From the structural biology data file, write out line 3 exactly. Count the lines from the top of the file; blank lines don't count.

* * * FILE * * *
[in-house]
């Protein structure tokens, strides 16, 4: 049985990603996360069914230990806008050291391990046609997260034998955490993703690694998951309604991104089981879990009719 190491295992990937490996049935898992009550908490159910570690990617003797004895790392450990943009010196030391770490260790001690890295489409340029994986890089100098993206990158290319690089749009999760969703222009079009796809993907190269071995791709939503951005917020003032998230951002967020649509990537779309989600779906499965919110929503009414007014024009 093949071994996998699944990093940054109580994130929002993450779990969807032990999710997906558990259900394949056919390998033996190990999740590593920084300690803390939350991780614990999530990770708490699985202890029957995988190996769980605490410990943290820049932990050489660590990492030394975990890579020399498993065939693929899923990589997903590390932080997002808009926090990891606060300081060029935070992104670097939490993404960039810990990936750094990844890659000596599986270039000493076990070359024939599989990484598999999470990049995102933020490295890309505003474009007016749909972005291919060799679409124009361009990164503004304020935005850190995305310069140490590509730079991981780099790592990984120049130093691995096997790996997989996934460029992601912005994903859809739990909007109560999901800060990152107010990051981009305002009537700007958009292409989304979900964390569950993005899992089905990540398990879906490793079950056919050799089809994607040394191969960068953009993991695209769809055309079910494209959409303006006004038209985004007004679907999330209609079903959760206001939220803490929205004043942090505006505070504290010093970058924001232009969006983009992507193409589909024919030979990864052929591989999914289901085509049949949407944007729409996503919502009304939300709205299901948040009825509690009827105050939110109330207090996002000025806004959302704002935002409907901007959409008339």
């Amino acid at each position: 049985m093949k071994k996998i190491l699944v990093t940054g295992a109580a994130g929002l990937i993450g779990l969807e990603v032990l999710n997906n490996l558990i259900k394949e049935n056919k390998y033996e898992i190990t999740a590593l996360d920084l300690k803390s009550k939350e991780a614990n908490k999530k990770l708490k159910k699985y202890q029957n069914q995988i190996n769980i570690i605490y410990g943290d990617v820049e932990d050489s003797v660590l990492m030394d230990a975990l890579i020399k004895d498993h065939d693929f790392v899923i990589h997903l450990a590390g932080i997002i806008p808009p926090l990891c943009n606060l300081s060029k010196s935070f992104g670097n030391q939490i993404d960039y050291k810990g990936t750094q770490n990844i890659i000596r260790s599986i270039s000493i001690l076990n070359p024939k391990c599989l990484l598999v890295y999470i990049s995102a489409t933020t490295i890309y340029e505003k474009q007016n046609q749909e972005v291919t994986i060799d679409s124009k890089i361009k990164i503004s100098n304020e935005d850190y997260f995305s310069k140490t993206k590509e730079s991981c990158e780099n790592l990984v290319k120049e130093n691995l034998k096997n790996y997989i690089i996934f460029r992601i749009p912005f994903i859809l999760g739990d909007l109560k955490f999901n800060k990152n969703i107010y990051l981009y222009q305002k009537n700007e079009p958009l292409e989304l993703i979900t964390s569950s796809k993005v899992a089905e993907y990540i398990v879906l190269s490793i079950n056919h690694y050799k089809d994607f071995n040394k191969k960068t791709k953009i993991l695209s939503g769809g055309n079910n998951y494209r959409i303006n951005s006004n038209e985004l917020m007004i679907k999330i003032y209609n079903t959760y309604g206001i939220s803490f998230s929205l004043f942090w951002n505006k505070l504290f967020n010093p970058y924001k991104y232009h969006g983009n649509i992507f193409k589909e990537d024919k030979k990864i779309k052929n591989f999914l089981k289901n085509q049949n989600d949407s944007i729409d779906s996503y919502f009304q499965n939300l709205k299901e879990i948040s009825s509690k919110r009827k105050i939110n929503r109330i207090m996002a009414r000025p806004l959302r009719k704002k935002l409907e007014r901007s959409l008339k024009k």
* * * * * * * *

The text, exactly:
């Amino acid at each position: 049985m093949k071994k996998i190491l699944v990093t940054g295992a109580a994130g929002l990937i993450g779990l969807e990603v032990l999710n997906n490996l558990i259900k394949e049935n056919k390998y033996e898992i190990t999740a590593l996360d920084l300690k803390s009550k939350e991780a614990n908490k999530k990770l708490k159910k699985y202890q029957n069914q995988i190996n769980i570690i605490y410990g943290d990617v820049e932990d050489s003797v660590l990492m030394d230990a975990l890579i020399k004895d498993h065939d693929f790392v899923i990589h997903l450990a590390g932080i997002i806008p808009p926090l990891c943009n606060l300081s060029k010196s935070f992104g670097n030391q939490i993404d960039y050291k810990g990936t750094q770490n990844i890659i000596r260790s599986i270039s000493i001690l076990n070359p024939k391990c599989l990484l598999v890295y999470i990049s995102a489409t933020t490295i890309y340029e505003k474009q007016n046609q749909e972005v291919t994986i060799d679409s124009k890089i361009k990164i503004s100098n304020e935005d850190y997260f995305s310069k140490t993206k590509e730079s991981c990158e780099n790592l990984v290319k120049e130093n691995l034998k096997n790996y997989i690089i996934f460029r992601i749009p912005f994903i859809l999760g739990d909007l109560k955490f999901n800060k990152n969703i107010y990051l981009y222009q305002k009537n700007e079009p958009l292409e989304l993703i979900t964390s569950s796809k993005v899992a089905e993907y990540i398990v879906l190269s490793i079950n056919h690694y050799k089809d994607f071995n040394k191969k960068t791709k953009i993991l695209s939503g769809g055309n079910n998951y494209r959409i303006n951005s006004n038209e985004l917020m007004i679907k999330i003032y209609n079903t959760y309604g206001i939220s803490f998230s929205l004043f942090w951002n505006k505070l504290f967020n010093p970058y924001k991104y232009h969006g983009n649509i992507f193409k589909e990537d024919k030979k990864i779309k052929n591989f999914l089981k289901n085509q049949n989600d949407s944007i729409d779906s996503y919502f009304q499965n939300l709205k299901e879990i948040s009825s509690k919110r009827k105050i939110n929503r109330i207090m996002a009414r000025p806004l959302r009719k704002k935002l409907e007014r901007s959409l008339k024009k």